12:22 PM

Biology junior takes action: Forms Celt Pals to solve tutoring need at Texas Children’s Hospital

UST Biology student Anthony ShanarUniversity of St. Thomas-Houston biology student Anthony Shanar is exhilarated by his volunteer work as a tutor for Texas Children’s Hospital patients and making a difference there with an initiative called Celt Pals. Since February of 2023, the community-minded young man from Southwest Houston has been donating his time and tutoring talents weekly at the hospital.

“Tutoring at Texas Children's Hospital is the most rewarding thing I’ve ever done,” he said. “In every room, I encounter a new face, health situation, family dynamic, education level, and social skill level, which makes every day both challenging and exhilarating.”

The UST Way: See a Need and Take Action

Perceiving how beneficial tutoring was for the patients, Shanar identified a need for more volunteer tutors. Then, he acted on that need. Shanar pitched his idea to recruit UST students, and the hospital was excited to support his plan.

Shanar made recruiting look easy when he put the opportunity out through UST’s TriBeta Biological Honor Society where he serves as treasurer. St. Thomas students were eager to make a tangible difference in the lives of children and responded enthusiastically. Of the 100 students who attended his information session last September, 60 officially applied to volunteer. By December, TCH Volunteer Services had onboarded the first 26 members of Shanar’s Celt Pals group.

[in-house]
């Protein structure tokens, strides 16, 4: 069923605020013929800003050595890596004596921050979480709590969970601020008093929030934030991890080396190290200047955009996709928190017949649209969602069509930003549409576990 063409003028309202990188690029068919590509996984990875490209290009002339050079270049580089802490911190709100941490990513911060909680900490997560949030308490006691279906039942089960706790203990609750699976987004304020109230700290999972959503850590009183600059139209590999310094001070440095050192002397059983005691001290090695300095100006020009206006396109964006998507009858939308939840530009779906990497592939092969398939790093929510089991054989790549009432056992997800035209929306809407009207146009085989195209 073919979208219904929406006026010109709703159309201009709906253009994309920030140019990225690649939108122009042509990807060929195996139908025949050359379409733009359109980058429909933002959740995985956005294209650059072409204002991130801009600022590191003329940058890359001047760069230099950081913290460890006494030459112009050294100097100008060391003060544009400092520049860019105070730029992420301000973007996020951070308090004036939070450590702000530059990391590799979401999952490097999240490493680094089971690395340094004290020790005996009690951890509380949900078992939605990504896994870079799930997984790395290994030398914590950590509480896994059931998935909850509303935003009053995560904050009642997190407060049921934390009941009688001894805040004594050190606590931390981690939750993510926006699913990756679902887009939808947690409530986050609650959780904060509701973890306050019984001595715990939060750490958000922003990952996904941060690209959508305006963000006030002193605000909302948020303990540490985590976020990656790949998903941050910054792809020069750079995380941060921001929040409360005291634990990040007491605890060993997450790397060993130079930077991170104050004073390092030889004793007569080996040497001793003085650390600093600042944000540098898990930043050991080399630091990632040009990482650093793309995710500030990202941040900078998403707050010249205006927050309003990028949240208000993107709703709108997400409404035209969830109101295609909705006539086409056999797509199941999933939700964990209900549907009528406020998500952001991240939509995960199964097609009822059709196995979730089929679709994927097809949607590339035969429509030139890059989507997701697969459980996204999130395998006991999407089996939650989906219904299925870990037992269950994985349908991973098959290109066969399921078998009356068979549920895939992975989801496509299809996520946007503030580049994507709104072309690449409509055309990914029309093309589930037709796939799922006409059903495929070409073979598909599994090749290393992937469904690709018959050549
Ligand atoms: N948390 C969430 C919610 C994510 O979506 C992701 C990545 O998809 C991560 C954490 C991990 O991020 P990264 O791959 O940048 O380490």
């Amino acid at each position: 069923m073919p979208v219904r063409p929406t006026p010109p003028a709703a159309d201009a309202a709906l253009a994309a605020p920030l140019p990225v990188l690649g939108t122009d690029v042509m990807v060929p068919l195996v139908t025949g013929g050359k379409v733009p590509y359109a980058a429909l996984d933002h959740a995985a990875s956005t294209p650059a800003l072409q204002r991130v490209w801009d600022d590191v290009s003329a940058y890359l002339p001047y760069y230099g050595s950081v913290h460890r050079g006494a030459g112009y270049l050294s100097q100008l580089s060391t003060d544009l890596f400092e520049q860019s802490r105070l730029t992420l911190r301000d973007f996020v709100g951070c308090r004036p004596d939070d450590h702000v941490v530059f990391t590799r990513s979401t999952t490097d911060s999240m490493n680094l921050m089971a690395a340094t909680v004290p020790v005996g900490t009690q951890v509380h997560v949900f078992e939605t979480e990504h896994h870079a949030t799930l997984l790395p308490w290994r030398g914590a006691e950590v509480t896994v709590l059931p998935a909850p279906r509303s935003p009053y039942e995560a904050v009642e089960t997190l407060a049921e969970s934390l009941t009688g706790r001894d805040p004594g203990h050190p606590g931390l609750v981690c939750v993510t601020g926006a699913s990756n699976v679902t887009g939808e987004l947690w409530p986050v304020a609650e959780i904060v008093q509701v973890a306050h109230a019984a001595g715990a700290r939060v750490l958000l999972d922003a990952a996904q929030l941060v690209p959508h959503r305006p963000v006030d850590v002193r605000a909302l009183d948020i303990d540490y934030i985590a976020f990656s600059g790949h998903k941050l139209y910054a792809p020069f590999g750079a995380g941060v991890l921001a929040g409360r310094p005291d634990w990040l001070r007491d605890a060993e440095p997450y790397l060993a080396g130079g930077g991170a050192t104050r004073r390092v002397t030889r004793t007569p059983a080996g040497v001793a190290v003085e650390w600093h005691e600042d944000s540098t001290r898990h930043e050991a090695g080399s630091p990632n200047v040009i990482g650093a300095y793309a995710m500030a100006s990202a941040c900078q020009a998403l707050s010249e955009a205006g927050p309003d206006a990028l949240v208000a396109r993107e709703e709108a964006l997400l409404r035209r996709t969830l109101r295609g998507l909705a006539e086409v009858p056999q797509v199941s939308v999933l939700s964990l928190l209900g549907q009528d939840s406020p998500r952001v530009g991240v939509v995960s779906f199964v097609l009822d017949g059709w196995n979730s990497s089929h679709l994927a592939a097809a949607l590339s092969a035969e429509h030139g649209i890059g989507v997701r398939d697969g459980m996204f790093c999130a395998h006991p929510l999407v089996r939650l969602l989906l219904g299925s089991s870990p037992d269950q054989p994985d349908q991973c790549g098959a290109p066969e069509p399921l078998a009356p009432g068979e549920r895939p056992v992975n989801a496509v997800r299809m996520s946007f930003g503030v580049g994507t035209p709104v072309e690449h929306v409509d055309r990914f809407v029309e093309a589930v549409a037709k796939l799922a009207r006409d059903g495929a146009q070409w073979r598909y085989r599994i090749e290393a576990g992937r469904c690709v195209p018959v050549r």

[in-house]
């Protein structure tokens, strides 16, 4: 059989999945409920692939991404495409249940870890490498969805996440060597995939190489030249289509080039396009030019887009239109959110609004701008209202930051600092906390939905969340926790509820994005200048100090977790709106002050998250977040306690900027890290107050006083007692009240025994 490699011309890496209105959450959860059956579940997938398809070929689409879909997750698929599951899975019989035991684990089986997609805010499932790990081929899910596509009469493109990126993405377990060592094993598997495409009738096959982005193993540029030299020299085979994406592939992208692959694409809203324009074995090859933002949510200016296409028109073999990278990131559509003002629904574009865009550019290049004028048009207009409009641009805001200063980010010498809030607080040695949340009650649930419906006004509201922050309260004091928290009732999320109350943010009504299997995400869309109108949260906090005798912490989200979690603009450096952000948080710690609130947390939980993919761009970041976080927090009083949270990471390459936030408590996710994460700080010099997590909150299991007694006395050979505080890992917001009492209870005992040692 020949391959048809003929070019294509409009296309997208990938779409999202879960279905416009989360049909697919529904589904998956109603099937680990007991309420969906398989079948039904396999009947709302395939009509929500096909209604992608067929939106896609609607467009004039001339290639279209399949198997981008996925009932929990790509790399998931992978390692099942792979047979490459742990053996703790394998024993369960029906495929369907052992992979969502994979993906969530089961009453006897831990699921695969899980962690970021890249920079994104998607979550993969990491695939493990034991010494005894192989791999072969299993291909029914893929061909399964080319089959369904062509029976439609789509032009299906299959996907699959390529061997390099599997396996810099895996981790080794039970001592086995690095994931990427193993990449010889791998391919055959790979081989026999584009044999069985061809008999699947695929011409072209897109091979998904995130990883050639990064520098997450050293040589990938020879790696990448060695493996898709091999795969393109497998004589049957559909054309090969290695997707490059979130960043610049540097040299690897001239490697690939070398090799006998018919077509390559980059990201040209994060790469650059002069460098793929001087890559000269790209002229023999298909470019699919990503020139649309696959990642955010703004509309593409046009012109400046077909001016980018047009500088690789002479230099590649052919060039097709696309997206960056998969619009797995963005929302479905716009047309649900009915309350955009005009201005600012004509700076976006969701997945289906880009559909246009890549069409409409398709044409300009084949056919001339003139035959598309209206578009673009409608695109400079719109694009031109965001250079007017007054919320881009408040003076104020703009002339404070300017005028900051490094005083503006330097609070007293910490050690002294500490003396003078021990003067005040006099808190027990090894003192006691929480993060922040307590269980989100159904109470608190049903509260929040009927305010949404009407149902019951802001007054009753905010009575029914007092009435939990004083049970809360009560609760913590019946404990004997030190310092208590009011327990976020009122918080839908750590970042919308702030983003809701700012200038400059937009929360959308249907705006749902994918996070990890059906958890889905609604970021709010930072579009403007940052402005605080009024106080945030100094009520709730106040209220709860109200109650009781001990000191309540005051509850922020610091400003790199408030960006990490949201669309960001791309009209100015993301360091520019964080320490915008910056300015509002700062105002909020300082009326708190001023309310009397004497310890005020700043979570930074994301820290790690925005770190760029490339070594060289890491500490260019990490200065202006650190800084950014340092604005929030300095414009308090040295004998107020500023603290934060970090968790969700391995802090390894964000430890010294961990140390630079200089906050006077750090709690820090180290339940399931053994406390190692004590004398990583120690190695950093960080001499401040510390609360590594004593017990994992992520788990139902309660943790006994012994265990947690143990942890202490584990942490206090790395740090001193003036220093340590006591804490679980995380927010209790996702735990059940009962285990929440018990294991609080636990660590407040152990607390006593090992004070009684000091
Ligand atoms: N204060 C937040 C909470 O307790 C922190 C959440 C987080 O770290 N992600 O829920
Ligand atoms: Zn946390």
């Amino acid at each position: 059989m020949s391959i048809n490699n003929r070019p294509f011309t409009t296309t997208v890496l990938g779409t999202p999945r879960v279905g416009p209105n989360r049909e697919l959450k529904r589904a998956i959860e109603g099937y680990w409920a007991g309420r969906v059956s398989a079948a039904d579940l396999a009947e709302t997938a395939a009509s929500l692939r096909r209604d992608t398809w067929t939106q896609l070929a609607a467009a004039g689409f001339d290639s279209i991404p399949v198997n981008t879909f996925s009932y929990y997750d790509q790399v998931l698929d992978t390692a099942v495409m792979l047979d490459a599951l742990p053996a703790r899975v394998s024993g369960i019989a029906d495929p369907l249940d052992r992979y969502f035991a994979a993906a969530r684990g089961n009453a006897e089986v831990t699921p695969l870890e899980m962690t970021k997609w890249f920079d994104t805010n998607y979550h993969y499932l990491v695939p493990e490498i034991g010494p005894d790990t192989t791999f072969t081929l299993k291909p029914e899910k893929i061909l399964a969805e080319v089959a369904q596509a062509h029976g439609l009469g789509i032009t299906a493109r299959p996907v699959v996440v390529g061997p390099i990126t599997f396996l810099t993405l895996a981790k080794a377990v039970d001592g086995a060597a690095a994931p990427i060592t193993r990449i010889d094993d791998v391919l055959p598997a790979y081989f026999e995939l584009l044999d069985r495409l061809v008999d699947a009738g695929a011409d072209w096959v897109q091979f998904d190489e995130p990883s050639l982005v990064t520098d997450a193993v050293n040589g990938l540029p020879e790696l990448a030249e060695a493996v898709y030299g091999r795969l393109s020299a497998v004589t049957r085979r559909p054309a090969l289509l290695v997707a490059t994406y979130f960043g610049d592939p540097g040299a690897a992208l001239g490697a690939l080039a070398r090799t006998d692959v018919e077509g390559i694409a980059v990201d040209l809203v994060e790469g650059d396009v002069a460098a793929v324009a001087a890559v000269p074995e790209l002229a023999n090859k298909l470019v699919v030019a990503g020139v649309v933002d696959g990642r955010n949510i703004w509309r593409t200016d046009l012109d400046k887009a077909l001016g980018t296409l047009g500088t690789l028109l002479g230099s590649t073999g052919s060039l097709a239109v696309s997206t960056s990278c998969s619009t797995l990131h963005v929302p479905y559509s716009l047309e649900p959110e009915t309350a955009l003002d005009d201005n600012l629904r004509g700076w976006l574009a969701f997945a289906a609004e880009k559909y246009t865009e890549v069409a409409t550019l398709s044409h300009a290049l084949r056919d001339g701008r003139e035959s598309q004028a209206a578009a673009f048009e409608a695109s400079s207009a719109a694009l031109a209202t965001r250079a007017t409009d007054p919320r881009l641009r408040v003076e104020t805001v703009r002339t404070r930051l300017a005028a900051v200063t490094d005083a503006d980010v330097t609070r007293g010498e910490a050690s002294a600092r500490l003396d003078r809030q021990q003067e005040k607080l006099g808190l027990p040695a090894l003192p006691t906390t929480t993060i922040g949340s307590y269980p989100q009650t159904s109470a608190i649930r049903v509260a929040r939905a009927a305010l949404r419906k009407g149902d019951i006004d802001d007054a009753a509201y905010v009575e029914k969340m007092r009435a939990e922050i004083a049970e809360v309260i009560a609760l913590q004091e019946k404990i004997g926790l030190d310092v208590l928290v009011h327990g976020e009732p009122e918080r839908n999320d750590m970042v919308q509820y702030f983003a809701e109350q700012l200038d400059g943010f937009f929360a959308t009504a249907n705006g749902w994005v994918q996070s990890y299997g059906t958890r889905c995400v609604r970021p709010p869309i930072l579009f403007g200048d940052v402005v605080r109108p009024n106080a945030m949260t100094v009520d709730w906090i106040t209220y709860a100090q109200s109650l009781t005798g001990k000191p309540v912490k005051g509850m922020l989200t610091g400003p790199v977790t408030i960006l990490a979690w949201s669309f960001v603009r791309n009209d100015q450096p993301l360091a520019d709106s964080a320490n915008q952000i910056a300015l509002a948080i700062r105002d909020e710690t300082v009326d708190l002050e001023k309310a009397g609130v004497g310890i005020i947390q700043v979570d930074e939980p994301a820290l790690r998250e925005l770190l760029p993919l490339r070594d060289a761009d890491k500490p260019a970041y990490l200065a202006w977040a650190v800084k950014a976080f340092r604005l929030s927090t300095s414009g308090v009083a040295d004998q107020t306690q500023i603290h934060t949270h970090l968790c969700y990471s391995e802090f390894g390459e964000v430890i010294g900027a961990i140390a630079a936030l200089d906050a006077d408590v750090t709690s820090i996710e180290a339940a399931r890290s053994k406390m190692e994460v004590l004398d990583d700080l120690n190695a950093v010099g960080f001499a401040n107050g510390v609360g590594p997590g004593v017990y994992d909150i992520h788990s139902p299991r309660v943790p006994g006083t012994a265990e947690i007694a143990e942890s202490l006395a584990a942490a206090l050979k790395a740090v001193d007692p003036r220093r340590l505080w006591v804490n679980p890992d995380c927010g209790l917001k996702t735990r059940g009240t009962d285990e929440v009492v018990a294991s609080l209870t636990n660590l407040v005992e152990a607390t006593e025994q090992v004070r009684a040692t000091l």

“We have the first 26 coming in for their weekly shifts, and there are at least four of us there every weekday,” Shanar confirmed.

Adding Innovation to the Program

“Celt Pals has innovated new avenues of patient support by expanding tutoring to other areas of the hospital,” Shanar explained. “For instance, the entry area often has children waiting on appointments or working on homework, so Celt Pals puts floating tutors there to help with homework or provide companionship. We serve similarly in the outpatient chemotherapy and dialysis clinics, where treatments can take time and many children will tackle their homework there.”

Shanar and Celt Pals Are Recognized in Hospital Newsletter

Their impactful work did not go unnoticed. An excerpt from a recent Texas Children’s newsletter spotlighting Anthony Shanar for his phenomenal group of Celt Pals volunteers reads, “Celt Pals visit inpatients and help them with their schoolwork. These volunteers dedicate their time to ensure that patients do not fall behind on their studies while in the hospital, and we cannot thank them enough. We would like to recognize Anthony for taking action and seeing the need for more tutoring volunteers.”

Servant Leader Reflects on his Growth at UST

Reflecting on the growth the young man from Southwest Houston has experienced during his time at UST, Shanar credited the Biology faculty for encouraging students to “try new things and attack obstacles with curiosity and passion.”

“The holistic education has matured my mind and given me tools to have deeper conversations than I ever have. The critical thinking skills I’ve gained from the problem-solving-based STEM courses have turned me into an analyzer and solution-developer.”

After UST, Shanar hopes to attend medical school and become an orthopedic surgeon specializing in pediatrics.

“I want to see kids back on the playground where they belong.”

Shanar and the rest of the Celt Pals are more than tutors. They are making a difference in the lives of young patients and embodying the UST values of goodness and community.